St. Vincent’s Church: Located in Sunday’s Well. This Catholic Church which is so much admired is built in the Early Gothic style designed and planned by Sir John Benson, formerly of the City of Cork. A local lady Miss Mary McSwiney donated the site in July 1851, for a much needed church in the district of Sunday’s Well, in the parish of the North Cathedral (St. Mary’s) and to which a House of Missions and Retreats could later be added. The site comprised of her garden at the top of Wyse’s Hill, overlooking the River Lee, 100 feet immediately below. Messers. Walsh and Murphy, builders, obtained the contract for the foundations and basement of the church and began work in August. On October 24th, the foundations were solemnly blessed by the bishop Dr. Delaney. The collections in the City for the building fund were successful this year, notwithstanding the great distress occasioned by the famine of this and the preceding years. When the walls and roofing neared completion a violent storm from the south-west on the night of November 14th, 1853 between 9 and 10pm, wrecked the entire edifice: the roof and all the stonework on which it rested together with the upper part of the aisle walls were blown down. To the eternal credit of all the citizens of the City and friends throughout Munster and as far away as Dublin, the tragedy gained universal sympathy and most generous contributions were quickly forthcoming in answer to appeals. A fresh start was made in 1854.The fifty years between the solemn blessing of the completed church on July 20th, 1856 and its consecration on October 14th, 1906, were largely taken up with its embellishment, adorning it so that its decoration leads all who enter it to prayer and worship. Apart from the removal of the original High Altar and the raising of the floor of the sanctuary in keeping with the changes in Liturgical Worship at the end of the 1960s, the interior of the church appears as it was when consecrated.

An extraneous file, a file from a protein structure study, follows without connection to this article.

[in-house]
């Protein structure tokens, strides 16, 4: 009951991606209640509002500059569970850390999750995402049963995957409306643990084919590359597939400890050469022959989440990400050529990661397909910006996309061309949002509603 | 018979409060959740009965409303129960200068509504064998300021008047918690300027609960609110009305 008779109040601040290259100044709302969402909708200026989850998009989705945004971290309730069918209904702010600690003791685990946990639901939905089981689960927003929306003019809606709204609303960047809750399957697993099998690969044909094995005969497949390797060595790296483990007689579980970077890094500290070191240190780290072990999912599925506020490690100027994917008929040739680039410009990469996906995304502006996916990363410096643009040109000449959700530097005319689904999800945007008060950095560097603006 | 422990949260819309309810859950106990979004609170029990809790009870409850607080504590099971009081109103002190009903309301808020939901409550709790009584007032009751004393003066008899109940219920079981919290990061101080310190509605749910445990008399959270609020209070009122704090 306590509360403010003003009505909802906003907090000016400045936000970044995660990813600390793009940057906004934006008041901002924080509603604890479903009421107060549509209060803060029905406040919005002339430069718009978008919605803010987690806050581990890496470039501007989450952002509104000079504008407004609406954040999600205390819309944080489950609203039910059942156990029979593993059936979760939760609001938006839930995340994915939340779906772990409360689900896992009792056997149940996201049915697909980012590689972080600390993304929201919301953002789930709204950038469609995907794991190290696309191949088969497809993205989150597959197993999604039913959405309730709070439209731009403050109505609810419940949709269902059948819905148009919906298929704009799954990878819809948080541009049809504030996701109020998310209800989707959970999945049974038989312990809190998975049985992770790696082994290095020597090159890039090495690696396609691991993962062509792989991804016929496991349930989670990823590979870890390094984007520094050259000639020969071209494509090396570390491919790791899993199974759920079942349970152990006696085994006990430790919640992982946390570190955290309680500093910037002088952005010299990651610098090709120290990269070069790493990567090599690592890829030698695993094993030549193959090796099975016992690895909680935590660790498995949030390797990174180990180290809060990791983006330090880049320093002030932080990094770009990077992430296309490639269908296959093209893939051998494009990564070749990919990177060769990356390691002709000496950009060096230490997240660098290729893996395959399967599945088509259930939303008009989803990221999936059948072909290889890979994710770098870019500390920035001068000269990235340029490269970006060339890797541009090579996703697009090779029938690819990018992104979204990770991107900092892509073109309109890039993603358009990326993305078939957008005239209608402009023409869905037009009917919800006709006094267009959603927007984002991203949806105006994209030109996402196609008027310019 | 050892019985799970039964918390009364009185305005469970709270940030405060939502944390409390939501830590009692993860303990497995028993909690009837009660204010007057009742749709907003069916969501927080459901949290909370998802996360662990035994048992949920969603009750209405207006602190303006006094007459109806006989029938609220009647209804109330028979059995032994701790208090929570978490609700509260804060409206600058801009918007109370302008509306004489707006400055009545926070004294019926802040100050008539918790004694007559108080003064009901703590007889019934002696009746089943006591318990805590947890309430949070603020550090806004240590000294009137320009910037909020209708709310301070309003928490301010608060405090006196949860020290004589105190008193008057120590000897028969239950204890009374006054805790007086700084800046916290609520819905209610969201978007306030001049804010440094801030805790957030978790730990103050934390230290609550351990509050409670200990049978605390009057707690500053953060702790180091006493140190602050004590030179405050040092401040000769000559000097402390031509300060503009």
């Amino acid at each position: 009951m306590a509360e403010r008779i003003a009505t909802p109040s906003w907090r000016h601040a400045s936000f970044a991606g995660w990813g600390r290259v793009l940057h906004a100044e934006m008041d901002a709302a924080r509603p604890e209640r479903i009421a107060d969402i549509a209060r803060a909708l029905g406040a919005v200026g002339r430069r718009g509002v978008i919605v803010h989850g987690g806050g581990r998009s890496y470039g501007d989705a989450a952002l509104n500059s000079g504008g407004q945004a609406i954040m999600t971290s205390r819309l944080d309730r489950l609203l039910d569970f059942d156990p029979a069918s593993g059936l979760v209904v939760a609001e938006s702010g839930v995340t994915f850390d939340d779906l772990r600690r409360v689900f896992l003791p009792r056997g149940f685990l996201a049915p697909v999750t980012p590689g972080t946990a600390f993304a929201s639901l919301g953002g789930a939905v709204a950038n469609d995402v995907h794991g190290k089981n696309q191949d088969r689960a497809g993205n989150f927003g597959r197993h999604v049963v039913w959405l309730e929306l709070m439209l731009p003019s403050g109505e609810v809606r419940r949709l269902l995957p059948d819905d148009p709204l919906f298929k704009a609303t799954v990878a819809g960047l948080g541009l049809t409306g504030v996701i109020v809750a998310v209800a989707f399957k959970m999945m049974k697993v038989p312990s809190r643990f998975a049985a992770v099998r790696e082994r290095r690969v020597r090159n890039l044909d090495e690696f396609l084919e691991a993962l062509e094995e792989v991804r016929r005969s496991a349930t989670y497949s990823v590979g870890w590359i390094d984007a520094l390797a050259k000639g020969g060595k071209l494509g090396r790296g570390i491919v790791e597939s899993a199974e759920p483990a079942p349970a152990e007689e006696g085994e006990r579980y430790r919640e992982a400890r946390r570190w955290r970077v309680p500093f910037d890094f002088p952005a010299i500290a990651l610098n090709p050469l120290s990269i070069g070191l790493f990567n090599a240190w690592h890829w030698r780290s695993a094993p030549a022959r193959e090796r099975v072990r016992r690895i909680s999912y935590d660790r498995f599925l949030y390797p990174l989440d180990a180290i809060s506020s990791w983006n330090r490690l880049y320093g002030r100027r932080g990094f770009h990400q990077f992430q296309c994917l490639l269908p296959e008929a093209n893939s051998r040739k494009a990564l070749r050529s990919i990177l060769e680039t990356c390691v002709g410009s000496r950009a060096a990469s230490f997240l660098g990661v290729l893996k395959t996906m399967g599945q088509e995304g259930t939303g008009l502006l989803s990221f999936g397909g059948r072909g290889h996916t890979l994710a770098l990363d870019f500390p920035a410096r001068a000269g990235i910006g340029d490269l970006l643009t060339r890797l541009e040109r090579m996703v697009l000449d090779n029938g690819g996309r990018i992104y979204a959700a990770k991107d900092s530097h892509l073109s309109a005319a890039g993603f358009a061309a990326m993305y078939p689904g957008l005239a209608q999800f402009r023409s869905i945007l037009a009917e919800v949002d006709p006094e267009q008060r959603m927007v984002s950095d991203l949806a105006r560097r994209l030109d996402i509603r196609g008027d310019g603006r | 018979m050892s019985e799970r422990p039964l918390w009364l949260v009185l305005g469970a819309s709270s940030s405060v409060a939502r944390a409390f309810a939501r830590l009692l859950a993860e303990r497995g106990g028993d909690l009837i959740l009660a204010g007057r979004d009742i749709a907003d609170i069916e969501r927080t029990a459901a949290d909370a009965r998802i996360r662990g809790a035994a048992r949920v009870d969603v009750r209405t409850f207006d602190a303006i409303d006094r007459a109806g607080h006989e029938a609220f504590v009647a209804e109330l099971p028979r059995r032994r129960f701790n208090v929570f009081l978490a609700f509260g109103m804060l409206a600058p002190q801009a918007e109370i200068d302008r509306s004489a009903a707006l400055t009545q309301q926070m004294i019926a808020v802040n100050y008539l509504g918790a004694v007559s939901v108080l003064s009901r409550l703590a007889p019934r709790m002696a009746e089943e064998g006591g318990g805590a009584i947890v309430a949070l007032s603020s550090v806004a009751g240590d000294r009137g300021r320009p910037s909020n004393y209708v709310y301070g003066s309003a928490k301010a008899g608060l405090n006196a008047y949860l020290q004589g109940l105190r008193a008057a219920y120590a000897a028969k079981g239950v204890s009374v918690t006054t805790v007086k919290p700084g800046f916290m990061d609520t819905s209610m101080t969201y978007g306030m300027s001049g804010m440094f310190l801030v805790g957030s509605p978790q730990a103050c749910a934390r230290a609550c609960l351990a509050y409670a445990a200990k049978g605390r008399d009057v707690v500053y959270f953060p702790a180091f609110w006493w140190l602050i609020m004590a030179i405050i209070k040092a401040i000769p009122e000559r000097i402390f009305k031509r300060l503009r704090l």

The Eastern Window: This is the most striking feature of the church occupying almost the entire wall above the altar reredos, together with the beautiful West Window, the last adornment to be fitted. This large hand-some window commands attention first from any visitor. Among the many beautiful attractions of this church are the 7 double-panel windows that adorn the aisles south and north. Made in Munich by the best stained-glass manufacturers of that time, each of the windows merit close inspection and are justly praised for the accuracy of the drawing and their religious character. It will be noticed, too, that the windows on the south side are deeper and richer in colour than those on the north aisle to allow for the stronger natural sunlight and so leave a balanced illumination of the interior of the church’s nave. These fourteen windows are magnificent specimens of the perfection to which glass staining had been brought at the end of the 19th century and reflects great credit on both artists and the manufacturers, Messers. Mayer & Co. (Munich). Outside the main church door is the Clonakilty Famine Cross. A pine wood old cross dating back to the famine, from the chapel of the Clonakilty work-house. Thousands of victims were buried from the work-house chapel to a mass grave across the road.